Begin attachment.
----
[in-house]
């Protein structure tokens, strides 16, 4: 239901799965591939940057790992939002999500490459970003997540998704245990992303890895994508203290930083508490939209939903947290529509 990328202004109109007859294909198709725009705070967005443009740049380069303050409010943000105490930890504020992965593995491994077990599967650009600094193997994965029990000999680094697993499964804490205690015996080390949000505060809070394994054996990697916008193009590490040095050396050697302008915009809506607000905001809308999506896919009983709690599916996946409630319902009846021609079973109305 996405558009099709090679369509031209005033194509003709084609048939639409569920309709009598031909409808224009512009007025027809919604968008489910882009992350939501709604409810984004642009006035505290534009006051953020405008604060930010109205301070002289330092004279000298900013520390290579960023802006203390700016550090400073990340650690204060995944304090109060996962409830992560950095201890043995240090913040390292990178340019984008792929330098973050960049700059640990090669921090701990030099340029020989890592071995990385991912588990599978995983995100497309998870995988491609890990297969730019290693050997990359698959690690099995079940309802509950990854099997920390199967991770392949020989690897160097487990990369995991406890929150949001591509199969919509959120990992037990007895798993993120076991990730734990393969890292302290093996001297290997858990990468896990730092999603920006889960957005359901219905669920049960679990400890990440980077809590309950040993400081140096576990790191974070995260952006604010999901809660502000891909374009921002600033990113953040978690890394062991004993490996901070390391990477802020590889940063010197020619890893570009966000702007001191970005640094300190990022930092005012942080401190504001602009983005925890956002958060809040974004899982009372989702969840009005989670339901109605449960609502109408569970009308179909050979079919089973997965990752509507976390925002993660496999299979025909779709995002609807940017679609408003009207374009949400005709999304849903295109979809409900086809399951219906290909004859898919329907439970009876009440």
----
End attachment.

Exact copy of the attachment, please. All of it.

[in-house]
């Protein structure tokens, strides 16, 4: 239901799965591939940057790992939002999500490459970003997540998704245990992303890895994508203290930083508490939209939903947290529509 990328202004109109007859294909198709725009705070967005443009740049380069303050409010943000105490930890504020992965593995491994077990599967650009600094193997994965029990000999680094697993499964804490205690015996080390949000505060809070394994054996990697916008193009590490040095050396050697302008915009809506607000905001809308999506896919009983709690599916996946409630319902009846021609079973109305 996405558009099709090679369509031209005033194509003709084609048939639409569920309709009598031909409808224009512009007025027809919604968008489910882009992350939501709604409810984004642009006035505290534009006051953020405008604060930010109205301070002289330092004279000298900013520390290579960023802006203390700016550090400073990340650690204060995944304090109060996962409830992560950095201890043995240090913040390292990178340019984008792929330098973050960049700059640990090669921090701990030099340029020989890592071995990385991912588990599978995983995100497309998870995988491609890990297969730019290693050997990359698959690690099995079940309802509950990854099997920390199967991770392949020989690897160097487990990369995991406890929150949001591509199969919509959120990992037990007895798993993120076991990730734990393969890292302290093996001297290997858990990468896990730092999603920006889960957005359901219905669920049960679990400890990440980077809590309950040993400081140096576990790191974070995260952006604010999901809660502000891909374009921002600033990113953040978690890394062991004993490996901070390391990477802020590889940063010197020619890893570009966000702007001191970005640094300190990022930092005012942080401190504001602009983005925890956002958060809040974004899982009372989702969840009005989670339901109605449960609502109408569970009308179909050979079919089973997965990752509507976390925002993660496999299979025909779709995002609807940017679609408003009207374009949400005709999304849903295109979809409900086809399951219906290909004859898919329907439970009876009440």